Tuesday, December 09, 2008

W3C mobileOK Basic Tests 1.0 becomes a W3C Recommendation

No, I am not transcribing the W3C News feed, if you also read the last post from some minutes ago. mobileOK Basic Tests 1.0, the specification whose authors are Sean Owen (Google) and Jo Rabin (dotMobi -and before, at Segala-), has been demonstrated by means of a main reference implementation: the W3C mobileOK Checker.

Behind the web front end in that page, there is an open source checker that has been possible thanks to the mobileOK Checker Task Force: Abel Rionda and Miguel García (Fundación CTIC, current co-chairs of the TF), Sean Owen (Google, chair of the TF from its creation in early 2007 until June 2008), Jo Rabin and Ruadhan O'Donoghue (dotMobi), Dominique Hazäel-Masseux and François Daoust (W3C), Roland Gülle (7Val). Ah, and myself.

Basically, the open source checker implements the tests and the tests intend to provide algorithms for those best practices in the Mobile Web Best Practices 1.0 (Basic Guidelines) W3C Recommendation that can be performed by an algorithm without the need for a human expert (that is another battle that I'll write about someday).

This is part of the support of Fundación CTIC to web standards in what regards to mobility since September 2005, when I joined the W3C Mobile Web Best Practices working group:

It has been a lot of work, besides the dozens of projects accomplished in the meantime, but it is good to see that results are visible and -what is more important- useful.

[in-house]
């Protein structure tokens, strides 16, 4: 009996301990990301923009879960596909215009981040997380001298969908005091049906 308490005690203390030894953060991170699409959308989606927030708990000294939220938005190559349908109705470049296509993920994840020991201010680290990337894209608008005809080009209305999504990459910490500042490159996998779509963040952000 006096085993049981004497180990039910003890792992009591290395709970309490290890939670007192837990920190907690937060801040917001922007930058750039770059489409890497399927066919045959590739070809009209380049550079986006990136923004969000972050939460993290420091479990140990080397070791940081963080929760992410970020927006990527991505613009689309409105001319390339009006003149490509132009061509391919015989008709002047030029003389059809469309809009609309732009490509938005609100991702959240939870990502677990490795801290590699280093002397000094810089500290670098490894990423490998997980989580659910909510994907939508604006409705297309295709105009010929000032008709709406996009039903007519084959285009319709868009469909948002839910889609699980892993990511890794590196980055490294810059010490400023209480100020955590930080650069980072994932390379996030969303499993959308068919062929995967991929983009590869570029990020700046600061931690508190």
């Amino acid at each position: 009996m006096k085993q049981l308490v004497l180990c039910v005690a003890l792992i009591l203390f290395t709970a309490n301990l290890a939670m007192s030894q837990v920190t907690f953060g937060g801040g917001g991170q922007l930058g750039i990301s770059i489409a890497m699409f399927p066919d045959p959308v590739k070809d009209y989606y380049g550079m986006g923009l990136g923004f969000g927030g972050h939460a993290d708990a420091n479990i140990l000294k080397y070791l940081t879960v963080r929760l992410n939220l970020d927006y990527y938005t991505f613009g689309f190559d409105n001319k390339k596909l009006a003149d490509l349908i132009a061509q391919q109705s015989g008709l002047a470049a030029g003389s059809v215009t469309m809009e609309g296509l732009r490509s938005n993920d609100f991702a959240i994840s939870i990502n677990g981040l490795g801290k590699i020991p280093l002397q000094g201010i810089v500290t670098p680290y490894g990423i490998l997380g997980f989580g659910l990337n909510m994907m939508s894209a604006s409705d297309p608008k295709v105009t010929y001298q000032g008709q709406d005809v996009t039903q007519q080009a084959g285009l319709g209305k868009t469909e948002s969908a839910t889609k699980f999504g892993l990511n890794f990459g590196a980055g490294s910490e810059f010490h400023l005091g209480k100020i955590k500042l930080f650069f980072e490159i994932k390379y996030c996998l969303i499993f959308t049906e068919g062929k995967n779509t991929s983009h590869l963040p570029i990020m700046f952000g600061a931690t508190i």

Device Description Repository Simple API is a W3C Recommendation

The DDR Simple API document has just become a W3C Recommendation. This work intends to provide a standard way for any stakeholder in the web ecosystem to access device information known "a priori" like screen size, number of colours, or image formats and markup supported. The document has been developed within the W3C Device Description Working Group and its editors are Jo Rabin (from dotMobi -mTLD Top Level Domain-), José Manuel Cantera Fonseca (from Telefónica I+D), Rotan Hanrahan (from MobileAware, chair of the DDWG) and myself, Nacho Marín, from Fundación CTIC.

It would be completely unfair not to mention the fifth horsemen, Mr. Rodrigo García (also from Fundación CTIC) who was a key player in the development of the document, the re-expression of the API in IDL and WDSL -to prove how it could be used by other technologies different to the Java API used in the document).

This is not the only document provided by the DDWG, so here goes my acknowledgment to: Andrea Trasatti (Director of Device Initiatives at dotMobi), as editor of the DDR Core Vocabulary (together with Jo and Rotan); Jose Cantera once again, as editor of the document Device Description Structures; Eman, James and Matt, as editors of the Device Description Landscape 1.0; and Rotan, yes, Rotan again, as editor of the Device Description Ecosystem 1.0.

And of course, to all the participants in the group: it was a pleasure to work with you all. I hope we'll work together again. Some of you are still doomed to bear with me in the W3C Mobile Web Best Practices Working Group, one of the other groups in the W3C Mobile Web Initiative.

Monday, December 08, 2008

Mobile analytics

Some days ago I read a post in the Little Springs Design blog very interesting about Mobile Analytics. I forgot to post about it but a twit from Andrea reminded me that I had that pending task.

It talks about how careless analytics engines for web sites are about mobile web and, given that mobile access is increasing on and on, something should be done about it. There seem to be some commercial solutions but no open solution seems to be available à la Google Analytics.